My main concern in all this was why we had to pay for service charges yet at the same time had to maintain the upkeep of the property.

 

However KL said:

 

In the case of this lease, there are no regular maintenance or repair charges, but if any work is required, all the flats leaseholders share those costs equally.

 

So seemingly it's standard practice, or have I misunderstood?

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I wasn't necessarily saying "pay up" without receiving details of the actual charges being levied.

 

I must admit im surprised by your view on this. Theres certainly nothing novel about paying services charges on leasehold properties.

 

I would suggest your next course of action should be to try and recover the costs that your partner incurred for repairs/maintanence that was the landlords responsibility.

 

I would agree with that - BUT - the freeholder has them over a barrel since the issue over service charges is holding up the sale of the property, and in these current times, losing the sale could happen.

 

Also, I don't think that this Landlord is "ripping you off". They are called service charges, but at £500 per year I doubt they are covering much more than buildings insurance, electricity (lighting in communal areas?), are there garden areas which are mowed etc. However, I would still want them detailed in my bill.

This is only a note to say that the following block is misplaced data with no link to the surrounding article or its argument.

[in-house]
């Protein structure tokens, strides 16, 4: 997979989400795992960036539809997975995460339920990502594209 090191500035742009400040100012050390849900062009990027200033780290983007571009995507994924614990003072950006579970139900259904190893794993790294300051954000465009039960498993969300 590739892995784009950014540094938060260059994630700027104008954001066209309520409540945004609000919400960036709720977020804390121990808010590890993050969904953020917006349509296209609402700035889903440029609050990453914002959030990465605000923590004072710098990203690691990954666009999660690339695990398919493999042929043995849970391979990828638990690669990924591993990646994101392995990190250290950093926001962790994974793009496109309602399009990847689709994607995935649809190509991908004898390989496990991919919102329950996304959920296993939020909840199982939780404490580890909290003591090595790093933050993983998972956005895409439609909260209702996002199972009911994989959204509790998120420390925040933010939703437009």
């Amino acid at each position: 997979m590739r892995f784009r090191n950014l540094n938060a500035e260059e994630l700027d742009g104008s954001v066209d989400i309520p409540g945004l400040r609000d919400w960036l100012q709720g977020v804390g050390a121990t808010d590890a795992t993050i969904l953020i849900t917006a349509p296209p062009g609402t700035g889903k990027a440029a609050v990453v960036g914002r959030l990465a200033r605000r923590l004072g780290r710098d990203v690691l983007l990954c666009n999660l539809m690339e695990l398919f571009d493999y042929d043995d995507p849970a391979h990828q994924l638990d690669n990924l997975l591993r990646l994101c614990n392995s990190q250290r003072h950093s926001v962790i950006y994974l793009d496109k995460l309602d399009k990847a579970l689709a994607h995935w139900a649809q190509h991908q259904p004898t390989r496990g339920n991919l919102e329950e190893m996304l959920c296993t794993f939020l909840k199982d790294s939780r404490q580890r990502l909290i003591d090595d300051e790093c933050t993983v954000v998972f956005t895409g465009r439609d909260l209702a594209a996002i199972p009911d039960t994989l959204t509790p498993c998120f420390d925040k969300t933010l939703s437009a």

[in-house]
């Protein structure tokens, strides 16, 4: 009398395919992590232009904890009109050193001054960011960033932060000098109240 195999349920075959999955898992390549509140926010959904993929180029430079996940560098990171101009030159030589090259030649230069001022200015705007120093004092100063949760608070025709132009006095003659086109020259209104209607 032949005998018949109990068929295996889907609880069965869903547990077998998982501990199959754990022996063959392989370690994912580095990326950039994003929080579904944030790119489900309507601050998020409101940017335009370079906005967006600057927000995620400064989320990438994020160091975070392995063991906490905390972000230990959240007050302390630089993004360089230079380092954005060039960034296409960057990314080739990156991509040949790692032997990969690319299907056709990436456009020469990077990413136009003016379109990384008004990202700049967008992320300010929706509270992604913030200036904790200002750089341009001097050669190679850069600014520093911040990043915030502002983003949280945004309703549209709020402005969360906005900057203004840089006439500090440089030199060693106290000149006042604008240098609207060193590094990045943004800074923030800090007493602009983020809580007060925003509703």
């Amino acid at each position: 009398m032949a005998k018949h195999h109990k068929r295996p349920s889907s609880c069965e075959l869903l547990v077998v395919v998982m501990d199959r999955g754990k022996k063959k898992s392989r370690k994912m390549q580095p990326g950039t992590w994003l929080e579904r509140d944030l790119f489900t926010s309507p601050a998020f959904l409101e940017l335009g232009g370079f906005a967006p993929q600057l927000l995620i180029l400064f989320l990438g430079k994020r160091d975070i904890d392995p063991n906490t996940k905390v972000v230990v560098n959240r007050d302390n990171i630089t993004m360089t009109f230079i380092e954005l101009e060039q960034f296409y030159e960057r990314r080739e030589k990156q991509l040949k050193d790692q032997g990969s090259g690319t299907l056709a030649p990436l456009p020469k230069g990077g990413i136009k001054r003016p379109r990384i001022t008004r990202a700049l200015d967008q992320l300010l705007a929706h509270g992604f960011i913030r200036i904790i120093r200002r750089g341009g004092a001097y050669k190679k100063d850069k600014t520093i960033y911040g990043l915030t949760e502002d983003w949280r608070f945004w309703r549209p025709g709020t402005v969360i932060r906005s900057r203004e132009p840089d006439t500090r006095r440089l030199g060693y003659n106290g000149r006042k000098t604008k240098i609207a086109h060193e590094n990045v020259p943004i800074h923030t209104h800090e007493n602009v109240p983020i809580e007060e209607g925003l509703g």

You say that your girlfriend has paid towards some of the maintenance, although you haven't defined what such maintenance involved. If it was work within her flat, as the flat owner/leaseholder that would be her responsibility anyway. The landlord/freeholder is only responsible for repairs and maintenance to the outside fabric of the building (repairs to guttering, repainting, refurbishment, care of communal areas etc.). Many freeholders are neglectful of these responsibilities unfortunately.

 

If your girlfriend felt that the building was neglected, she should have chased the landlord to sort it out - this, of course, would have resulted in her receiving a bill for her share of such works as described in her lease.


Kentish Lass

Information given is based on my knowledge and experience and is not to be considered as legal advice